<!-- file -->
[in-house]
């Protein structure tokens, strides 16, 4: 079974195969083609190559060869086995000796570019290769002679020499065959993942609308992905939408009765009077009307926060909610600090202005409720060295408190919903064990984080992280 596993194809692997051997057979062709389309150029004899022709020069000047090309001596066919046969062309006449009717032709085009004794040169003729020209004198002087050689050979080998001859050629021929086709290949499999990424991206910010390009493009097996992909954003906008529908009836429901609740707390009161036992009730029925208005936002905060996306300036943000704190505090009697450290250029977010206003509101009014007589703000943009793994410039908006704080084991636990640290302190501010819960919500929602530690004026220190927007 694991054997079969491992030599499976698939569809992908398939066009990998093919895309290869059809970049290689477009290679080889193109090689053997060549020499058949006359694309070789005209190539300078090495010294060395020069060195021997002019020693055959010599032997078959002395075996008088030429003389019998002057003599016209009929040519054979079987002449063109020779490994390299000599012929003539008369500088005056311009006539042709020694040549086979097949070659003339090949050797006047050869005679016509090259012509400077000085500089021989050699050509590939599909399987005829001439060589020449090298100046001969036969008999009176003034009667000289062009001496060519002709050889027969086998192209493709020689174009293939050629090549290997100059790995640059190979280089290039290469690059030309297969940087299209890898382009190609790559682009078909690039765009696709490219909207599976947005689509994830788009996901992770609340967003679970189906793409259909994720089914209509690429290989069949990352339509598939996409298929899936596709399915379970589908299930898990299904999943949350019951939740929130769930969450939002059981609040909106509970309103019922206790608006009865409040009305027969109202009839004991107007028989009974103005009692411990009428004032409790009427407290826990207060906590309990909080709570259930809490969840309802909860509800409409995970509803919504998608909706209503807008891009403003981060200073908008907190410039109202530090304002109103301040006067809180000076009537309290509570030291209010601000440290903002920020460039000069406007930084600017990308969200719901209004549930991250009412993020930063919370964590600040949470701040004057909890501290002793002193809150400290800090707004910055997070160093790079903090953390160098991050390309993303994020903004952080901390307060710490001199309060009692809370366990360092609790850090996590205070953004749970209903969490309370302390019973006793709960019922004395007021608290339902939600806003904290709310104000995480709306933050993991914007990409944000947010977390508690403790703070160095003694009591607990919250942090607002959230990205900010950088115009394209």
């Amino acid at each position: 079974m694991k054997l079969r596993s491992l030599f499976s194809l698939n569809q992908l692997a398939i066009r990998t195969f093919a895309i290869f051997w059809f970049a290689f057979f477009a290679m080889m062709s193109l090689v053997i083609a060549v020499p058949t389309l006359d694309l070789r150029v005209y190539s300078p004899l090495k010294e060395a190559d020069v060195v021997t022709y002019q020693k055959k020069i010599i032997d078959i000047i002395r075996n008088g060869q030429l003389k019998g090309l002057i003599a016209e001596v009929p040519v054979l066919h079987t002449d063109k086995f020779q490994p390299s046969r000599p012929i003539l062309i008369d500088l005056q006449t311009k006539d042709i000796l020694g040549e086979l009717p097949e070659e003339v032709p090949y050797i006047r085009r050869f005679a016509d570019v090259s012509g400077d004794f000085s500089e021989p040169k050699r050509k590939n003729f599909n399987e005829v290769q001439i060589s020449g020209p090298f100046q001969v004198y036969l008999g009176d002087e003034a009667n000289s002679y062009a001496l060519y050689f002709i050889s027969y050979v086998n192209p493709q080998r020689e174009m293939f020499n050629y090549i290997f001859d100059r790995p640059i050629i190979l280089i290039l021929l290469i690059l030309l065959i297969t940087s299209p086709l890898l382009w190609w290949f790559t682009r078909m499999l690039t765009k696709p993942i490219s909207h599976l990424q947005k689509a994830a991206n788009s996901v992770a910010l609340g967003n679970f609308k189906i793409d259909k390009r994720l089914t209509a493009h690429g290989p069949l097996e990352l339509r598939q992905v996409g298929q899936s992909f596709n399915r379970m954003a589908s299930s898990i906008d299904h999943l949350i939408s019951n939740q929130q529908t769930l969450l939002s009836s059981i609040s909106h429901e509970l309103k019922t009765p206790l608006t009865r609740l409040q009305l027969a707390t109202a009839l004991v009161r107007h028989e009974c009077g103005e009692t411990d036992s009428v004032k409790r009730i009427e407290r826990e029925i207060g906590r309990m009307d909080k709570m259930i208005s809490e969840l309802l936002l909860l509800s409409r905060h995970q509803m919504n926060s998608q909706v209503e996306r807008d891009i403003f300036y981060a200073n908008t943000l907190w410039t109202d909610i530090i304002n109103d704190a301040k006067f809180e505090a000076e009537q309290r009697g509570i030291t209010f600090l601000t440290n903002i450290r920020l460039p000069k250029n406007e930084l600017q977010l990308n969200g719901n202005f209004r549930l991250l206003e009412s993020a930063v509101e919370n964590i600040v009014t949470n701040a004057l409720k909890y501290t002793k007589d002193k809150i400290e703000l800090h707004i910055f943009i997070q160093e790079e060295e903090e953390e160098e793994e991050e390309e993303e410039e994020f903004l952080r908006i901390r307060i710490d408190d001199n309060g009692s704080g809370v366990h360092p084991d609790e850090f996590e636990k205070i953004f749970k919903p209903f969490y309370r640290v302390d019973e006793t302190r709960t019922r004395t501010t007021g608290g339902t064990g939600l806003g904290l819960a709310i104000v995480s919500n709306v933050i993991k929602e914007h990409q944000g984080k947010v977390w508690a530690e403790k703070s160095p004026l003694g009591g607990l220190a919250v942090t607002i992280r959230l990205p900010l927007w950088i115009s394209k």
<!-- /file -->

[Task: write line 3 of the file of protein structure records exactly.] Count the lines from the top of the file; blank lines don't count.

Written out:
């Amino acid at each position: 079974m694991k054997l079969r596993s491992l030599f499976s194809l698939n569809q992908l692997a398939i066009r990998t195969f093919a895309i290869f051997w059809f970049a290689f057979f477009a290679m080889m062709s193109l090689v053997i083609a060549v020499p058949t389309l006359d694309l070789r150029v005209y190539s300078p004899l090495k010294e060395a190559d020069v060195v021997t022709y002019q020693k055959k020069i010599i032997d078959i000047i002395r075996n008088g060869q030429l003389k019998g090309l002057i003599a016209e001596v009929p040519v054979l066919h079987t002449d063109k086995f020779q490994p390299s046969r000599p012929i003539l062309i008369d500088l005056q006449t311009k006539d042709i000796l020694g040549e086979l009717p097949e070659e003339v032709p090949y050797i006047r085009r050869f005679a016509d570019v090259s012509g400077d004794f000085s500089e021989p040169k050699r050509k590939n003729f599909n399987e005829v290769q001439i060589s020449g020209p090298f100046q001969v004198y036969l008999g009176d002087e003034a009667n000289s002679y062009a001496l060519y050689f002709i050889s027969y050979v086998n192209p493709q080998r020689e174009m293939f020499n050629y090549i290997f001859d100059r790995p640059i050629i190979l280089i290039l021929l290469i690059l030309l065959i297969t940087s299209p086709l890898l382009w190609w290949f790559t682009r078909m499999l690039t765009k696709p993942i490219s909207h599976l990424q947005k689509a994830a991206n788009s996901v992770a910010l609340g967003n679970f609308k189906i793409d259909k390009r994720l089914t209509a493009h690429g290989p069949l097996e990352l339509r598939q992905v996409g298929q899936s992909f596709n399915r379970m954003a589908s299930s898990i906008d299904h999943l949350i939408s019951n939740q929130q529908t769930l969450l939002s009836s059981i609040s909106h429901e509970l309103k019922t009765p206790l608006t009865r609740l409040q009305l027969a707390t109202a009839l004991v009161r107007h028989e009974c009077g103005e009692t411990d036992s009428v004032k409790r009730i009427e407290r826990e029925i207060g906590r309990m009307d909080k709570m259930i208005s809490e969840l309802l936002l909860l509800s409409r905060h995970q509803m919504n926060s998608q909706v209503e996306r807008d891009i403003f300036y981060a200073n908008t943000l907190w410039t109202d909610i530090i304002n109103d704190a301040k006067f809180e505090a000076e009537q309290r009697g509570i030291t209010f600090l601000t440290n903002i450290r920020l460039p000069k250029n406007e930084l600017q977010l990308n969200g719901n202005f209004r549930l991250l206003e009412s993020a930063v509101e919370n964590i600040v009014t949470n701040a004057l409720k909890y501290t002793k007589d002193k809150i400290e703000l800090h707004i910055f943009i997070q160093e790079e060295e903090e953390e160098e793994e991050e390309e993303e410039e994020f903004l952080r908006i901390r307060i710490d408190d001199n309060g009692s704080g809370v366990h360092p084991d609790e850090f996590e636990k205070i953004f749970k919903p209903f969490y309370r640290v302390d019973e006793t302190r709960t019922r004395t501010t007021g608290g339902t064990g939600l806003g904290l819960a709310i104000v995480s919500n709306v933050i993991k929602e914007h990409q944000g984080k947010v977390w508690a530690e403790k703070s160095p004026l003694g009591g607990l220190a919250v942090t607002i992280r959230l990205p900010l927007w950088i115009s394209k």